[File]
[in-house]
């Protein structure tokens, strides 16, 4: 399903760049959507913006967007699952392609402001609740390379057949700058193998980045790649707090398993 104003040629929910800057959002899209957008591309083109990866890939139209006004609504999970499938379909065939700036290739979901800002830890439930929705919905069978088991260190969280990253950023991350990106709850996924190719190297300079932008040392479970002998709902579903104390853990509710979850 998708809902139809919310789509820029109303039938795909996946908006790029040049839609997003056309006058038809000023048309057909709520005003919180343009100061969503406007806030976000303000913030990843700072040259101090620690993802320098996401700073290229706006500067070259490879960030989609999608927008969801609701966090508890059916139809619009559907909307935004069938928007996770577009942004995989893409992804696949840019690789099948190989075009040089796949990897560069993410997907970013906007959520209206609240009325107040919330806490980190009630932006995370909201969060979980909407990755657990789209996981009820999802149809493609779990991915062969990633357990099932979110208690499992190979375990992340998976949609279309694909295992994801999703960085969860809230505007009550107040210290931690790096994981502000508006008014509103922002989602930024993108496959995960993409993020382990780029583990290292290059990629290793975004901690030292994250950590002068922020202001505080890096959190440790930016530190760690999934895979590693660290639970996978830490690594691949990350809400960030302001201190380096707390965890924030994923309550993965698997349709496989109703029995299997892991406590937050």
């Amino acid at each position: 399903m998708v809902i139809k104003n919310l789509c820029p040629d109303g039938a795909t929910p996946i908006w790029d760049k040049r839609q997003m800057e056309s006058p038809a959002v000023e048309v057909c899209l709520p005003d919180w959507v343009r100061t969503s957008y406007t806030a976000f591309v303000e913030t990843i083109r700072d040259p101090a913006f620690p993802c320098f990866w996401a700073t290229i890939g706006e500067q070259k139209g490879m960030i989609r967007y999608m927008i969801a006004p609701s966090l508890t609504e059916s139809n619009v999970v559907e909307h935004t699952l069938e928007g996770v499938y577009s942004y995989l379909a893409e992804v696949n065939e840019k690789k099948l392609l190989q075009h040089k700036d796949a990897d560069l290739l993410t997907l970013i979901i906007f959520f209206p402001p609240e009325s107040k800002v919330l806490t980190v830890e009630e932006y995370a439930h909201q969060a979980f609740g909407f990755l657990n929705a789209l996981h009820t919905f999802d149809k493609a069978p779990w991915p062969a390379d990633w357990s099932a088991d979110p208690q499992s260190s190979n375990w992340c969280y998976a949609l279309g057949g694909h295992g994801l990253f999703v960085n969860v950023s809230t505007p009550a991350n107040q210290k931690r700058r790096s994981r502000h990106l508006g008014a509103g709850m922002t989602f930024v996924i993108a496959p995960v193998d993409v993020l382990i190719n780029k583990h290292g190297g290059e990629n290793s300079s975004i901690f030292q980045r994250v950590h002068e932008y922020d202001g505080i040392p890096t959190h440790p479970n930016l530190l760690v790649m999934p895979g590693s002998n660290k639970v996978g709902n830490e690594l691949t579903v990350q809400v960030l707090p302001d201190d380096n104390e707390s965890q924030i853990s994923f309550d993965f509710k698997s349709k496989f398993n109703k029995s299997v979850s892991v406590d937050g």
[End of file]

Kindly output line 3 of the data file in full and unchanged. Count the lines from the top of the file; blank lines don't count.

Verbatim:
């Amino acid at each position: 399903m998708v809902i139809k104003n919310l789509c820029p040629d109303g039938a795909t929910p996946i908006w790029d760049k040049r839609q997003m800057e056309s006058p038809a959002v000023e048309v057909c899209l709520p005003d919180w959507v343009r100061t969503s957008y406007t806030a976000f591309v303000e913030t990843i083109r700072d040259p101090a913006f620690p993802c320098f990866w996401a700073t290229i890939g706006e500067q070259k139209g490879m960030i989609r967007y999608m927008i969801a006004p609701s966090l508890t609504e059916s139809n619009v999970v559907e909307h935004t699952l069938e928007g996770v499938y577009s942004y995989l379909a893409e992804v696949n065939e840019k690789k099948l392609l190989q075009h040089k700036d796949a990897d560069l290739l993410t997907l970013i979901i906007f959520f209206p402001p609240e009325s107040k800002v919330l806490t980190v830890e009630e932006y995370a439930h909201q969060a979980f609740g909407f990755l657990n929705a789209l996981h009820t919905f999802d149809k493609a069978p779990w991915p062969a390379d990633w357990s099932a088991d979110p208690q499992s260190s190979n375990w992340c969280y998976a949609l279309g057949g694909h295992g994801l990253f999703v960085n969860v950023s809230t505007p009550a991350n107040q210290k931690r700058r790096s994981r502000h990106l508006g008014a509103g709850m922002t989602f930024v996924i993108a496959p995960v193998d993409v993020l382990i190719n780029k583990h290292g190297g290059e990629n290793s300079s975004i901690f030292q980045r994250v950590h002068e932008y922020d202001g505080i040392p890096t959190h440790p479970n930016l530190l760690v790649m999934p895979g590693s002998n660290k639970v996978g709902n830490e690594l691949t579903v990350q809400v960030l707090p302001d201190d380096n104390e707390s965890q924030i853990s994923f309550d993965f509710k698997s349709k496989f398993n109703k029995s299997v979850s892991v406590d937050g």